Giving new life to old imagery
A trip inside the studio of Deborah Gorton

by Jules Masterjohn

Artistic productivity is a place of high regard for me. I marvel at those artists who dedicate themselves full time to their creative ventures, most content to be alone in their studios producing artwork. I am attracted to creative people and their studios because there is a part of me that deeply believes in this lifestyle choice. It is especially juicy to visit the studio of an artist whose work and creative process have some basic kinship to my own. Deborah Gorton is one such artist, and a recent visit to her studio was visually stimulating – sheets of handsome paper, books and boxes of intriguing objects everywhere.

Deborah is prolific while producing a variety of imaginative and beautiful objects from greeting cards, refrigerator magnets and dolls to mixed-media sculpture and collaged canvases incorporating found and bought objects. “I collect old imagery from all sorts of places, like finding things on eBay. I finally said to my mother, ‘if you have old things, please don’t throw them away.’ She gave me a box of stuff – photographs, old stamps, passports – it’s been a treasure chest for me.” Mostly employing the techniques of collage and assemblage, Deborah’s current work utilizes many different materials and requires her to know numerous technical processes and products. Surrounded by a dozen of her newest pieces, we talked about our common sensibilities and the joy of creating.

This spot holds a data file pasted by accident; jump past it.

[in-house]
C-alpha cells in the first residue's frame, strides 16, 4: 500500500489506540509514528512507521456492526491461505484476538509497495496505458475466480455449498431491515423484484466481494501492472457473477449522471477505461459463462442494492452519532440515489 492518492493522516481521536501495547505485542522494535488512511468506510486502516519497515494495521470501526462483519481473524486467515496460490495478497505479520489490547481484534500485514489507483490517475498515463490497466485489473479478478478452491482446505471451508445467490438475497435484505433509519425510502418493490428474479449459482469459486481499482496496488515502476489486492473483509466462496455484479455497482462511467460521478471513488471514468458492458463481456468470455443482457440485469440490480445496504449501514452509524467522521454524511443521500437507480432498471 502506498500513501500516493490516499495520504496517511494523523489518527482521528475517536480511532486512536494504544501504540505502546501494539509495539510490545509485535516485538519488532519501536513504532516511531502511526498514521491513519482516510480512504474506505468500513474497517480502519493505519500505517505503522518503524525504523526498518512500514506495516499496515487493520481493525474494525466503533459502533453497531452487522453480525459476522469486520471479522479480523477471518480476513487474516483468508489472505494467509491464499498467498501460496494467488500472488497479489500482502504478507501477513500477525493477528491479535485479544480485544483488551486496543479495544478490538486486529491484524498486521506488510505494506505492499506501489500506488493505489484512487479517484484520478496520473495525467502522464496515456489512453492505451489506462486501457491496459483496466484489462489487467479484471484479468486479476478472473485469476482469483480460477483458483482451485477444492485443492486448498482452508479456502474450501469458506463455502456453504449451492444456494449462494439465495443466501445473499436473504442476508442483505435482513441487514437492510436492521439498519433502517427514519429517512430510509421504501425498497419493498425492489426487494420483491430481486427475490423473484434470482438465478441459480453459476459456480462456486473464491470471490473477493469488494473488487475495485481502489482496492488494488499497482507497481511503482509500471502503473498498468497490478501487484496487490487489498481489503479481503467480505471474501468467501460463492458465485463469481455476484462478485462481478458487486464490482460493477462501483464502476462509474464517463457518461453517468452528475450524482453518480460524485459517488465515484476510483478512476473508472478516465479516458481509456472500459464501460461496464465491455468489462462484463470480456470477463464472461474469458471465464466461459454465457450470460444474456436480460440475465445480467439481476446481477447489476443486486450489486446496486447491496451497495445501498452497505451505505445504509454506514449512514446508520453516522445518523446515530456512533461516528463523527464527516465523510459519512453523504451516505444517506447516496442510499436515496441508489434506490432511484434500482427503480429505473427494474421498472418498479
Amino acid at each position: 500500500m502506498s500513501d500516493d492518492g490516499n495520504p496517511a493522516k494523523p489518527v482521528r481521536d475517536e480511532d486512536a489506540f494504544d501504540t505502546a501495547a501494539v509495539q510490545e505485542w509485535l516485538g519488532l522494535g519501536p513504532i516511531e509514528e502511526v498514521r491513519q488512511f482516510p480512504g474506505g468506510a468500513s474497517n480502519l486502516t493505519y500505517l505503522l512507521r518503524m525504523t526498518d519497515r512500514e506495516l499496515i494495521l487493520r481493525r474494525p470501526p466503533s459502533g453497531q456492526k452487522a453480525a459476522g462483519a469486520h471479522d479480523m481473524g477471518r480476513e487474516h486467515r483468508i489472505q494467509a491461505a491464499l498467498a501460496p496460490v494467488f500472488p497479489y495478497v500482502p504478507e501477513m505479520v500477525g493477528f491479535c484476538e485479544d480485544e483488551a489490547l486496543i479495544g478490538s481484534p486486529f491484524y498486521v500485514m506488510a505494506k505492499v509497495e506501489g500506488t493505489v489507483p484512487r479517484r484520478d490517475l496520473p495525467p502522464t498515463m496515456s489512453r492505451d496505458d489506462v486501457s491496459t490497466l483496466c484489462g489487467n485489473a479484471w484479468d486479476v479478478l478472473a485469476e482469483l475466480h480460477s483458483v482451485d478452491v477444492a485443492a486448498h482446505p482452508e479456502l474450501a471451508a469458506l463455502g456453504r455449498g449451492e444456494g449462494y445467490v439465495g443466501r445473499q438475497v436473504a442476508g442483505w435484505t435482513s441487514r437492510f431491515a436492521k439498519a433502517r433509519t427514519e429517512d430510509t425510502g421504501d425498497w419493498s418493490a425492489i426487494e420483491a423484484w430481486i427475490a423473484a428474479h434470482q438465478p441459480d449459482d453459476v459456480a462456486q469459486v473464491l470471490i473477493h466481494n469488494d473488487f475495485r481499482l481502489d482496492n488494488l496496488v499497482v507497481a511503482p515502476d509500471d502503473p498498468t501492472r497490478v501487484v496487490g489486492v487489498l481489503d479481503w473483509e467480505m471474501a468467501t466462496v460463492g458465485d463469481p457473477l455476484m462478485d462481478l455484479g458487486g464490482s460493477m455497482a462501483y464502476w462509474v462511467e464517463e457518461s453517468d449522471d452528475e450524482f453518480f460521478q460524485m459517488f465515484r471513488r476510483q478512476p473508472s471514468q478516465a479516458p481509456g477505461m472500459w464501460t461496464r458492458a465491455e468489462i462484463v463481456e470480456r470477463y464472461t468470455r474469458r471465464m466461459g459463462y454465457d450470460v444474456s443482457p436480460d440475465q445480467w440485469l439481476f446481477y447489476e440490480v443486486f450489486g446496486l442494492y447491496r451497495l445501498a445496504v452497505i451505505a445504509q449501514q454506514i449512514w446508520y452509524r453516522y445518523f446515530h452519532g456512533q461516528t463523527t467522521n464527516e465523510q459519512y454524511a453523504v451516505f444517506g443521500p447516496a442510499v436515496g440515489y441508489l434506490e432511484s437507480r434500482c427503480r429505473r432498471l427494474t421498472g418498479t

JM: From book pages, pastels and paint to thread, wire, fossils and coins, you use many different tactile and suggestive materials. Is it challenging to move between so many different materials and processes?

Deborah: I like stretching myself and love to experiment. I love getting an idea in my head and figuring it out, seeing if I can accomplish it. Finishing a piece can be hard because a new idea might pop up and I’ll want to pursue it. I like being able to add a three-dimensional aspect to my two-dimensional work. So just throwing that all together is the challenge that interests me. I don’t have much interest in just painting a picture and leaving it at that. I am always trying something new.

JM: You use materials that have pretty powerful implications … fossils referencing prehistory and earth processes, the bound figures, the stacked dice pieces. It seems to me there is a richness to the layered images, juxtaposition of object and text that quietly tells a story and invokes curiosity.

Deborah: I am drawn to old materials, things that have been around awhile that have been handled. I like earth tones because they feel aged. I want my work to look like it has some history. Each of these elements helps to add a bit of a story to the pieces. I like the mystery of different layers, making something look like you can’t quite tell just exactly what is there … is there meaning behind it or not? I want people to find their own meaning in the little bits of story through the text, the book pages and the words.